Keep infrastructure spending steady, construction boss urges government

Gammon's Thomas Ho says strategic plan for infrastructure would counter boom-bust cycle

PUBLISHED : Tuesday, 10 June, 2014, 3:25pm
UPDATED : Wednesday, 11 June, 2014, 4:32am

"Hong Kong's construction industry is always in a boom-and-bust cycle," said Thomas Ho On-shing, chief executive of Gammon Construction.

Ho said the government spent HK$170 billion on construction in the years around 1997, mainly on the new airport at Chek Lap Kok, but the expenditure dropped to HK$22 billion in 2008.

Spending has rebounded in recent years, and the government is expected to outlay HK$80 billion this year.

"I hope the government has a strategic plan for infrastructure to avoid big fluctuations in the construction industry. The construction projects should increase gradually in the coming 10 years," he said.

The industry's fluctuating fortunes in the 1990s contributed to the current problems of a labour shortage and an ageing construction workforce, Ho said.

"Since there was a lack of construction work after 1997, everyone was struggling to survive," he said. "No one would spend time to train new workers."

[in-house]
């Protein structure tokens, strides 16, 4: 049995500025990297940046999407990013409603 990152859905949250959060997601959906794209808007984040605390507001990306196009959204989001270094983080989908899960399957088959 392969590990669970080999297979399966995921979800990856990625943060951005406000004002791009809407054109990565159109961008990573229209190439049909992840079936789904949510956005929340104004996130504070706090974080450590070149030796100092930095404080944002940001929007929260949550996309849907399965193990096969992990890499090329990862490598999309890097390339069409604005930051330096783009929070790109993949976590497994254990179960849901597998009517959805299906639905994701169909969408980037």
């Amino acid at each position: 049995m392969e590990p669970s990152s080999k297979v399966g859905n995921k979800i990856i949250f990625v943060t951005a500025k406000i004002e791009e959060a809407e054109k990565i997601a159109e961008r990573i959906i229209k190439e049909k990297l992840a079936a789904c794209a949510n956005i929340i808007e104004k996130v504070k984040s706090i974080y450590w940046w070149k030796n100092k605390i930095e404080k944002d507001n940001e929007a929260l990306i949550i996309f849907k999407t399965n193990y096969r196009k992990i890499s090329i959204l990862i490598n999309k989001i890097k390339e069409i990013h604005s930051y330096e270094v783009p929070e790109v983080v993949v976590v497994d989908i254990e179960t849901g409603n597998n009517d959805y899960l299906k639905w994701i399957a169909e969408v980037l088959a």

The current worker shortage is serious, Ho said. "There is a shortfall of more than 10,000 workers at new construction projects. And about 10 per cent of our workers are aged 60 or above," he said.

"For example, MTR Corp is building five new railway projects and needs 18,000 workers. But they have 14,000 workers only."

Firms have to pay more to hire workers, which increases construction costs, Ho said.

"The construction cost for building residential property is about HK$4,000 per square foot," he said. "Including the land price, developers have to sell the flats for prices ranging between HK$10,000 and HK$12,000 per square foot. It is difficult for the general public to afford flats."

Ho said the government should adopt policies to curb the growth in construction cost.

The government has shortened the process of importing labour to six months from between seven and 12 months previously.

"We need three months to hire and train the workers," he said. "So it still takes nine months to get an overseas worker to the site. I hope the government can shorten the process to three months only."

But in the long run, the government should train more local workers, Ho said.

"It is true that the Construction Industry Council is training workers. But their six-month training programme can provide semi-skilled workers only," he said. "You won't hire semi-skilled workers to renovate your flat, right? We should take three to four years to train skilled workers."

The industry pays about HK$500 million in levies every year to the council for worker training. "They could get a total of HK$2 billion in four years. There's no reason that their training can't supply fully skilled workers," Ho said.

In C-Suite Q&A, Ho shares his views on the obstacles the industry is facing and on his firm's strategy.